Other ideas:
S V with lemonade
S V with Chambord and champagne
S V with champagne or prosecco
S V with lemon sorbet and champagne
S V with tonic…

In the fall, try Spiced Pear Liqueur, as well as Gingerbread Liqueur!

Bison Matambre

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I’d just thawed out two bison hanger steaks and instead of making fajitas with them, I wanted to roll them up with some kind of filling. I was originally thinking of making German rouladen but my husband doesn’t like pickles. So I picked up my big South American cookbook, called the South American Table, by Marie Baez Kijac, and there was exactly what I was looking for! Rolled up flank steak with veggies inside, called matambre

Matambre is flank steak rolled up with spinach, asparagus and roasted red bell peppers, after some marinating, and then poached in beef stock. I was definitely tempted!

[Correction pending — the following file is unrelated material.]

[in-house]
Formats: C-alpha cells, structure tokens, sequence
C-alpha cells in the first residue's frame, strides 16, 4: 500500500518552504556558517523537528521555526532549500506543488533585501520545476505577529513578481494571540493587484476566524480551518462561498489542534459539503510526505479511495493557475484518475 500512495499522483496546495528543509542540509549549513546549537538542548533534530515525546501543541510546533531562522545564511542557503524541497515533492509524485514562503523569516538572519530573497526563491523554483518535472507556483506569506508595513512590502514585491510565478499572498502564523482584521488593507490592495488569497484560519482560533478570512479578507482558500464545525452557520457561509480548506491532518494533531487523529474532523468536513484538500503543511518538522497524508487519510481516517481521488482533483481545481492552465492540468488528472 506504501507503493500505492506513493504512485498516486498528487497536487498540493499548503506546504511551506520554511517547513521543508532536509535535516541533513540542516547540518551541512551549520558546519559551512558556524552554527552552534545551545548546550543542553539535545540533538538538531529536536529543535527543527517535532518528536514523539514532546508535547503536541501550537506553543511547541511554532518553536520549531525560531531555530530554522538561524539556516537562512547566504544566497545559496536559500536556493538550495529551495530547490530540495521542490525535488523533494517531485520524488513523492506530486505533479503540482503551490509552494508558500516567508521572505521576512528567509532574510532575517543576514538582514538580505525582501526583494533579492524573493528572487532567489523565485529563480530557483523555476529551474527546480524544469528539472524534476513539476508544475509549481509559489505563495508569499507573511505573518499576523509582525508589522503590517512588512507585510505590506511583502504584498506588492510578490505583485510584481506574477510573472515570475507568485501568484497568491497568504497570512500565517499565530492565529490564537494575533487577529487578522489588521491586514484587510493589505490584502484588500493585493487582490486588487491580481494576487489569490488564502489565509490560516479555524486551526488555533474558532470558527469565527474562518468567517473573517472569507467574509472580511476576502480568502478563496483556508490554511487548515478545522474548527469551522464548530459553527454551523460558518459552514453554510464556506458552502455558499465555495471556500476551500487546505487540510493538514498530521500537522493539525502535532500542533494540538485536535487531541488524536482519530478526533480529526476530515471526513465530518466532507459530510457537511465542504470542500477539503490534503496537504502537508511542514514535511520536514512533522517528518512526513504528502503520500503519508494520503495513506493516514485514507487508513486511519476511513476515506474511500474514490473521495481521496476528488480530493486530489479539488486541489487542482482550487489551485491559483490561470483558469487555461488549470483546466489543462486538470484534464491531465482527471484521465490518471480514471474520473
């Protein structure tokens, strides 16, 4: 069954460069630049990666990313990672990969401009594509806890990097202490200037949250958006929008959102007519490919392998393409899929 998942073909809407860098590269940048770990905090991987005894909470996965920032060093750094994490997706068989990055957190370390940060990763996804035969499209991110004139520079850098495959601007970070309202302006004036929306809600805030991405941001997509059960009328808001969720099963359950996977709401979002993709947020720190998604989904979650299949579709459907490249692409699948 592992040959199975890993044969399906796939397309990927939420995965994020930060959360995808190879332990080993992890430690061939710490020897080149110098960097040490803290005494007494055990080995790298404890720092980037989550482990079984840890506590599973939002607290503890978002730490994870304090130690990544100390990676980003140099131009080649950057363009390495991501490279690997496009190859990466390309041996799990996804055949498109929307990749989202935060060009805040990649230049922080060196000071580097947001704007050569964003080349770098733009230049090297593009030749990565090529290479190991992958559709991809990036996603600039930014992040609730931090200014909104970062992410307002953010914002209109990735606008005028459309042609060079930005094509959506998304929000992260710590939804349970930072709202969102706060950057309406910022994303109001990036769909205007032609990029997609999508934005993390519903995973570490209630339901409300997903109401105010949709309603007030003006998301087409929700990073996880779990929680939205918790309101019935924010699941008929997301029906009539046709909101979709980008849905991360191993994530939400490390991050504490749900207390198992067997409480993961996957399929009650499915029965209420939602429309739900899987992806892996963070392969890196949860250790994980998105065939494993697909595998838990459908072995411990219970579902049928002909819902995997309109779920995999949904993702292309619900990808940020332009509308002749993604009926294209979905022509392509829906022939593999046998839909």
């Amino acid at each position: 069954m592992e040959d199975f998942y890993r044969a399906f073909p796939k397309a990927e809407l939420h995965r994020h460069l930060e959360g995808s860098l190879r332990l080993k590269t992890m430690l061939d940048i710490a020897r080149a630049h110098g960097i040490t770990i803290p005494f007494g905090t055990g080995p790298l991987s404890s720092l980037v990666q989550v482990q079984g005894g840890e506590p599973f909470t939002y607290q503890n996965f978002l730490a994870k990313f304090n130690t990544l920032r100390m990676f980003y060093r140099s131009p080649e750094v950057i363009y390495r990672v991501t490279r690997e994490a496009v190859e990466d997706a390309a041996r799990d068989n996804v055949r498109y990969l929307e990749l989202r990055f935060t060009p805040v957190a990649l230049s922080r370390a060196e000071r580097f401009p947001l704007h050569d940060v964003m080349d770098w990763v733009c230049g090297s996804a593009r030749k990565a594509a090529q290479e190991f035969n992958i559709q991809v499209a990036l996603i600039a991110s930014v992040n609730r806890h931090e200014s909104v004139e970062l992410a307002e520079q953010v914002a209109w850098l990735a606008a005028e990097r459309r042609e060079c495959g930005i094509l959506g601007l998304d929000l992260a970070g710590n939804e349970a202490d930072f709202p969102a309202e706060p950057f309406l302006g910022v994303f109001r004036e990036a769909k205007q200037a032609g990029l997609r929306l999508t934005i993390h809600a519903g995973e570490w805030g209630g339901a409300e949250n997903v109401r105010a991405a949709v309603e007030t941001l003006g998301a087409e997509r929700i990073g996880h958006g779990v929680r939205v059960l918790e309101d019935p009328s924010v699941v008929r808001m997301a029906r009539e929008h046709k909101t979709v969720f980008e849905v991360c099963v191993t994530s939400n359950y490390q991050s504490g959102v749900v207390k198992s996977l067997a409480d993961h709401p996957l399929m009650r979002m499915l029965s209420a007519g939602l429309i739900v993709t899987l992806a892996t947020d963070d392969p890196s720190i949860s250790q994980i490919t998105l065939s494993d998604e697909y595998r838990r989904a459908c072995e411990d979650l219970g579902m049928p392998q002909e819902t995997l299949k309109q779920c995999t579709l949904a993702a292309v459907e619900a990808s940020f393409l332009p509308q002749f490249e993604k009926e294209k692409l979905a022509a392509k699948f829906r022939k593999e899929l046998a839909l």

Bison Matambre

2 – 1 pound hanger steaks or flank steaks
1/4 cup red wine vinegar
2 tablespoons olive oil
1 teaspoon dried oregano
1 teaspoon garlic pepper
1 teaspoon salt
1/2 teaspoon black pepper
Beef broth, home made or purchased, plus water if necessary
1/4 cup chopped parsley
1/2 teaspoon crushed red pepper
Spinach leaves, which I forgot
Cooked asparagus
Slices of roasted red bell pepper
1/2 cup finely grated Parmesan cheese
1 egg, whisked
Cheesecloth and string

First, don’t do what I did and marinate the beef or bison first, without pounding them beforehand with a mallet. You need to make them thinner, and more even in their thickness. You’ll be overlapping the steaks in order to make the roll. Can you tell there are two steaks in the photo?!!!

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Then, place the flattened steaks in a pyrex or nonreactive baking dish. Add the vinegar, oil, oregano, garlic pepper, salt, and black pepper. Cover and marinate overnight.